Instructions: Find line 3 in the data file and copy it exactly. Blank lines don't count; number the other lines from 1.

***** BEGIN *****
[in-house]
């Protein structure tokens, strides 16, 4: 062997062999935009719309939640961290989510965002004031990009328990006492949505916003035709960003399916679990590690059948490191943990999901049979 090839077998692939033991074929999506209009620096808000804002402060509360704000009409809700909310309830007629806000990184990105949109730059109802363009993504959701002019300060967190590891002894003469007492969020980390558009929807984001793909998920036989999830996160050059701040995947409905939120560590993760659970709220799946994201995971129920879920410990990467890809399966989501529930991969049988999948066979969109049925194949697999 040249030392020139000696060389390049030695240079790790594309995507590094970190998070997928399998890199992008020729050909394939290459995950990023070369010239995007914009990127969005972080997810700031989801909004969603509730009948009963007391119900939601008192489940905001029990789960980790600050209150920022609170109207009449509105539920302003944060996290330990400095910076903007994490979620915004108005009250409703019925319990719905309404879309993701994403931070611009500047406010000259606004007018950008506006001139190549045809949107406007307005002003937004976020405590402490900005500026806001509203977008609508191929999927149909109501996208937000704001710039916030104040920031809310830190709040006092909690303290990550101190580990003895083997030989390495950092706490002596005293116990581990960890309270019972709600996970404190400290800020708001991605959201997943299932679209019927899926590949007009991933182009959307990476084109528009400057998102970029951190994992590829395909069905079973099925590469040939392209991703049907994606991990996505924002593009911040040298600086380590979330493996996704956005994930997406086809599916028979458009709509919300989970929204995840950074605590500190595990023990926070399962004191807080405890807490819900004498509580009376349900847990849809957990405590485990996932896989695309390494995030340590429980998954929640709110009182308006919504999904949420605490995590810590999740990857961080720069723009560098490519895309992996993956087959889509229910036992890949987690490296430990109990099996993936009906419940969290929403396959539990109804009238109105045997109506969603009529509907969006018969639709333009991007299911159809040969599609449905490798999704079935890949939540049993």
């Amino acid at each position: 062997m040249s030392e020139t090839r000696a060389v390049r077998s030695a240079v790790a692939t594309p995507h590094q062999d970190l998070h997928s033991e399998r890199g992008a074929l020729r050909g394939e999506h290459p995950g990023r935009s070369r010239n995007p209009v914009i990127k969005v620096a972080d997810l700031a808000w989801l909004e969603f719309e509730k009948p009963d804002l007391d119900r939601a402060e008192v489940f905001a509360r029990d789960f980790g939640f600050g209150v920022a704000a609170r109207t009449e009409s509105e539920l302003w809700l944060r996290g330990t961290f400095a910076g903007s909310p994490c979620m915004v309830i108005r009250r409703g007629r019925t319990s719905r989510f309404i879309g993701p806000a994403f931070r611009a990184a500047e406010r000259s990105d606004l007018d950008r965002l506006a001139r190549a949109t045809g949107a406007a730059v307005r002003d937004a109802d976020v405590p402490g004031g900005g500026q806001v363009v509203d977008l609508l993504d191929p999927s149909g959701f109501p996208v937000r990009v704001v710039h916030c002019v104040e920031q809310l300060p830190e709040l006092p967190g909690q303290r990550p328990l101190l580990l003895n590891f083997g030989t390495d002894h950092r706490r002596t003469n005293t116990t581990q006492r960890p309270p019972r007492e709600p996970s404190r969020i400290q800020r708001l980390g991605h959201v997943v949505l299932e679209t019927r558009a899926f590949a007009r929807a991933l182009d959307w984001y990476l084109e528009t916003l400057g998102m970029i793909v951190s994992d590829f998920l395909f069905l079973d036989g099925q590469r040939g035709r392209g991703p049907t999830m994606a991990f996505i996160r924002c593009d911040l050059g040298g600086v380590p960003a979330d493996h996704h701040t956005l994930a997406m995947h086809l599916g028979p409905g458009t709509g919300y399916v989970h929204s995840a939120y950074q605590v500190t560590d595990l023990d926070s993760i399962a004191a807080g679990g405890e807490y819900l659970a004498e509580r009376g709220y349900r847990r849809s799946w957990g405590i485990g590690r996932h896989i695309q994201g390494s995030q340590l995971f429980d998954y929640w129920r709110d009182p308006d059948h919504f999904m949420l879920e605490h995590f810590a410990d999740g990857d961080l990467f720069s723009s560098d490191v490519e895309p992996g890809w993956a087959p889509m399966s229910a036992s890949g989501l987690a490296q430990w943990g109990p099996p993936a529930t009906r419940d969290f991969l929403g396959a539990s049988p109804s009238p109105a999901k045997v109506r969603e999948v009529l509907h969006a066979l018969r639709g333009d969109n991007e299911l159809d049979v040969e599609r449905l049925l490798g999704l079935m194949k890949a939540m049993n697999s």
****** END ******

């Amino acid at each position: 062997m040249s030392e020139t090839r000696a060389v390049r077998s030695a240079v790790a692939t594309p995507h590094q062999d970190l998070h997928s033991e399998r890199g992008a074929l020729r050909g394939e999506h290459p995950g990023r935009s070369r010239n995007p209009v914009i990127k969005v620096a972080d997810l700031a808000w989801l909004e969603f719309e509730k009948p009963d804002l007391d119900r939601a402060e008192v489940f905001a509360r029990d789960f980790g939640f600050g209150v920022a704000a609170r109207t009449e009409s509105e539920l302003w809700l944060r996290g330990t961290f400095a910076g903007s909310p994490c979620m915004v309830i108005r009250r409703g007629r019925t319990s719905r989510f309404i879309g993701p806000a994403f931070r611009a990184a500047e406010r000259s990105d606004l007018d950008r965002l506006a001139r190549a949109t045809g949107a406007a730059v307005r002003d937004a109802d976020v405590p402490g004031g900005g500026q806001v363009v509203d977008l609508l993504d191929p999927s149909g959701f109501p996208v937000r990009v704001v710039h916030c002019v104040e920031q809310l300060p830190e709040l006092p967190g909690q303290r990550p328990l101190l580990l003895n590891f083997g030989t390495d002894h950092r706490r002596t003469n005293t116990t581990q006492r960890p309270p019972r007492e709600p996970s404190r969020i400290q800020r708001l980390g991605h959201v997943v949505l299932e679209t019927r558009a899926f590949a007009r929807a991933l182009d959307w984001y990476l084109e528009t916003l400057g998102m970029i793909v951190s994992d590829f998920l395909f069905l079973d036989g099925q590469r040939g035709r392209g991703p049907t999830m994606a991990f996505i996160r924002c593009d911040l050059g040298g600086v380590p960003a979330d493996h996704h701040t956005l994930a997406m995947h086809l599916g028979p409905g458009t709509g919300y399916v989970h929204s995840a939120y950074q605590v500190t560590d595990l023990d926070s993760i399962a004191a807080g679990g405890e807490y819900l659970a004498e509580r009376g709220y349900r847990r849809s799946w957990g405590i485990g590690r996932h896989i695309q994201g390494s995030q340590l995971f429980d998954y929640w129920r709110d009182p308006d059948h919504f999904m949420l879920e605490h995590f810590a410990d999740g990857d961080l990467f720069s723009s560098d490191v490519e895309p992996g890809w993956a087959p889509m399966s229910a036992s890949g989501l987690a490296q430990w943990g109990p099996p993936a529930t009906r419940d969290f991969l929403g396959a539990s049988p109804s009238p109105a999901k045997v109506r969603e999948v009529l509907h969006a066979l018969r639709g333009d969109n991007e299911l159809d049979v040969e599609r449905l049925l490798g999704l079935m194949k890949a939540m049993n697999s």